Teaching STEM to First Generation College Students
A Guidebook for Faculty & Future Faculty
Do you ever feel like more and more of your students come to your classroom not knowing how to study or what to do in order to be successful in your class? Some students come to college knowing the ropes, knowing what it takes to be successful as STEM students. But many do not. Research shows that students who are the first-generation in their family to attend or complete college are likely to arrive at your classroom not knowing what it takes to be successful. And data shows that more first-generation students are likely to be arriving on your doorstep in the near future. What can you do to help these students be successful?
This book can provide you with some research based methods that are quick, easy, and effortless. These are steps that you can take to help first-generation college students succeed without having to change the way you teach.
Why put in this effort in the first place? The payoff is truly worth it. First-generation college students are frequently low-income students and from ethnic groups underrepresented in STEM. With a little effort, you can enhance the retention of underrepresented groups in your discipline, at your institution and play a role in national efforts to enhance diversity in STEM.
"This book provides an excellent description of dealing with immigrant and first generation college STEM students whose socioeconomic backgrounds often hinder them from reaching their full potential. The text touches on various aspects of student, faculty and mentor interaction that will lead to the exploitation of the student natural talents and provide life changing outcomes."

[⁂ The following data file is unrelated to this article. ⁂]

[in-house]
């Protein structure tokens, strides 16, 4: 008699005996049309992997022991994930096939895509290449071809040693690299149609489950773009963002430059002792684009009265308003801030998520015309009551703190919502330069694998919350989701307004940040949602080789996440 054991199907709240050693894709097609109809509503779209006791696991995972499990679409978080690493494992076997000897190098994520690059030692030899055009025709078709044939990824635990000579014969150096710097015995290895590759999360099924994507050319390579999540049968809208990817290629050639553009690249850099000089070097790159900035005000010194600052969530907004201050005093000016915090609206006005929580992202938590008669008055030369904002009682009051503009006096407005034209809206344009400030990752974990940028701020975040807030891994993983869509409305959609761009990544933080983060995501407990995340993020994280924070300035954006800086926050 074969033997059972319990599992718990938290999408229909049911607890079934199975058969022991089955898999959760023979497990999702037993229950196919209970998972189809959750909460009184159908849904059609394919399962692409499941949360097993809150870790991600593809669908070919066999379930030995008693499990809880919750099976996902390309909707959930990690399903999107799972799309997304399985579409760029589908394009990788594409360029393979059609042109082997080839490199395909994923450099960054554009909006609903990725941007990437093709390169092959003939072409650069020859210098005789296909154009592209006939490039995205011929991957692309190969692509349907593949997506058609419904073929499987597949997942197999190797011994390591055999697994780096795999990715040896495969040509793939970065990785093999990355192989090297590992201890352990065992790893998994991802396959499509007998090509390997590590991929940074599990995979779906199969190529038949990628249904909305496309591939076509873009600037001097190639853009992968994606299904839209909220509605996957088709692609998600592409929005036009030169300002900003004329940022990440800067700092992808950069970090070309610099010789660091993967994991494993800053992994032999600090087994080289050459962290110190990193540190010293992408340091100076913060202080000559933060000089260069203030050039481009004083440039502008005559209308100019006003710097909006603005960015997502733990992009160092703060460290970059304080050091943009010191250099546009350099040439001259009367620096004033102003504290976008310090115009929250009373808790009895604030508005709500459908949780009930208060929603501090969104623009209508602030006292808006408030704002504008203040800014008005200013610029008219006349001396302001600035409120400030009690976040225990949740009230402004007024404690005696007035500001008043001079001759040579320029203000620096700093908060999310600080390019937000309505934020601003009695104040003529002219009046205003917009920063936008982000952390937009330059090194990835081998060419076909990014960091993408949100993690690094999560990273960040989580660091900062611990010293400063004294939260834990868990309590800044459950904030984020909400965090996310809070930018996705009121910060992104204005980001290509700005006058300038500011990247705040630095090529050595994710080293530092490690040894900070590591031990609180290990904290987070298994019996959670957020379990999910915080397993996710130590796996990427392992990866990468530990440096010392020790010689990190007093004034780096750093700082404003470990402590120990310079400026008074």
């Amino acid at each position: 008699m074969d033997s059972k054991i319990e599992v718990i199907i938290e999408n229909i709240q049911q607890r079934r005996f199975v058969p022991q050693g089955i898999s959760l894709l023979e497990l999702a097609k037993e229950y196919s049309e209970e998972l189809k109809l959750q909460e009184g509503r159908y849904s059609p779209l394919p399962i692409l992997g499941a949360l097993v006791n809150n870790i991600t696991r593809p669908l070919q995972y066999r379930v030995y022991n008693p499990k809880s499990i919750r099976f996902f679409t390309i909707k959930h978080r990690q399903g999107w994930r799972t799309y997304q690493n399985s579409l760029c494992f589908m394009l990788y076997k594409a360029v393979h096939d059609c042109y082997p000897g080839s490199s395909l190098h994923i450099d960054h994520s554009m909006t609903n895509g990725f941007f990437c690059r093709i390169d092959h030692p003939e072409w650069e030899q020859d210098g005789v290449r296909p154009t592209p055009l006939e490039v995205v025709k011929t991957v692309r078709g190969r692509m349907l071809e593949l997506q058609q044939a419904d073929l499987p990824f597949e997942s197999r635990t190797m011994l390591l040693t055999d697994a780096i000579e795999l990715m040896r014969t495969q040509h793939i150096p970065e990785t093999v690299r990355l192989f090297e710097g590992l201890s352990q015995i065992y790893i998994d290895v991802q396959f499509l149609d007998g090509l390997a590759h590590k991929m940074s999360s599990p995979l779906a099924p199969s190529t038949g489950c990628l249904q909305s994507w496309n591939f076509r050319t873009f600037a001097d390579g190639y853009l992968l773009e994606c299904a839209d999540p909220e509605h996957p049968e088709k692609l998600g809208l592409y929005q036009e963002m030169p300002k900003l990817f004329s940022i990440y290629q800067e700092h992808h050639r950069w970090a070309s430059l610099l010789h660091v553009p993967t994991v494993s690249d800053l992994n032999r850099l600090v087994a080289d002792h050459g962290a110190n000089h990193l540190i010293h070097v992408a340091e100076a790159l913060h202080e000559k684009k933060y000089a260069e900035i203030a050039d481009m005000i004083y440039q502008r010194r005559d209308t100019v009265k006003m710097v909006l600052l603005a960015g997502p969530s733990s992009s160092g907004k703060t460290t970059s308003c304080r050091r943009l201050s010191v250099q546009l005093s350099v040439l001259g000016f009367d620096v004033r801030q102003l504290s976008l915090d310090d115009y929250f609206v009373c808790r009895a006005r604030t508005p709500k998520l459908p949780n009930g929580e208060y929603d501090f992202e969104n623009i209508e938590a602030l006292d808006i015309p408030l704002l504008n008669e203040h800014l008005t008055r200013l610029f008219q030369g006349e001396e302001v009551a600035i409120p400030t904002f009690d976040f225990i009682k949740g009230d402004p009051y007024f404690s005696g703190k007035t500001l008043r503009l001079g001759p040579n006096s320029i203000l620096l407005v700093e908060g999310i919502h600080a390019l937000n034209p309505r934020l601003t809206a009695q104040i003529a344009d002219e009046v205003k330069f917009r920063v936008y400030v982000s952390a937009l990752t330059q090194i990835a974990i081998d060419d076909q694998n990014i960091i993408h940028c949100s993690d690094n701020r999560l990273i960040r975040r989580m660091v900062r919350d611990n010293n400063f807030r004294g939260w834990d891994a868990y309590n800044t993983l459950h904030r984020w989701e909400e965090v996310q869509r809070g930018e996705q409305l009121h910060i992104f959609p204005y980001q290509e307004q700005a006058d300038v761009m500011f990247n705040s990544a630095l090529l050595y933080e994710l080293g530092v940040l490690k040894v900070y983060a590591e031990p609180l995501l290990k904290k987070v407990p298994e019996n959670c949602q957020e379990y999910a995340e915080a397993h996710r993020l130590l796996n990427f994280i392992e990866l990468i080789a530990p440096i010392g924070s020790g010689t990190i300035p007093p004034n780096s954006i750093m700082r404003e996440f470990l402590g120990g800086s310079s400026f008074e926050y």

~ Paris Svoronos, Ph.D.
Queensborough Community College of CUNY
"Gail Horowitz’s new book Teaching STEM to First Generation College Students is a timely and important resource to improve the success of college students who come from families with little or no experience in the US higher education system. “First-gens” are a growing population whose academic success is important to both the institutions they attend and our nation’s economy. Dr. Horowitz, an experienced chemistry educator, describes in detail the challenges first-gens face in historically difficult STEM classes. In doing so, she is honest but also optimistic. First-gens encounter difficulty not merely with the technical subject matter they may have been poorly prepared for in high school, but also with their own wrong-headed beliefs about how to study and where to find help on campus. At the same time, Horowitz is also highly respectful of the strengths that many first-gens bring to college, strengths often under the radar of instructors who may only see inexplicable behaviors they attribute to first-gens being clueless, unmotivated, or irresponsible. Horowitz provides an excellent review of constructs from psychology about students’ and teachers’ beliefs about academic success and failure, demonstrating that first gens are too often tripped by self-defeating and often incorrect beliefs about their legitimacy as college students and what it takes to pass difficult STEM courses. These, she explains, fuel first-gen students’ fear about revealing their ignorance and illegitimacy as college students. With clear-eyed and experienced-based optimism about techniques that help first-gens succeed, she then gives excellent, specific suggestions for faculty, graduate teaching assistants, and the students themselves to help first-gens learn to “do” STEM courses and college successfully. This is an important and highly-recommended book, a gift of honesty and hope, by an experienced STEM instructor who clearly cares deeply about first-gen students and their college experience."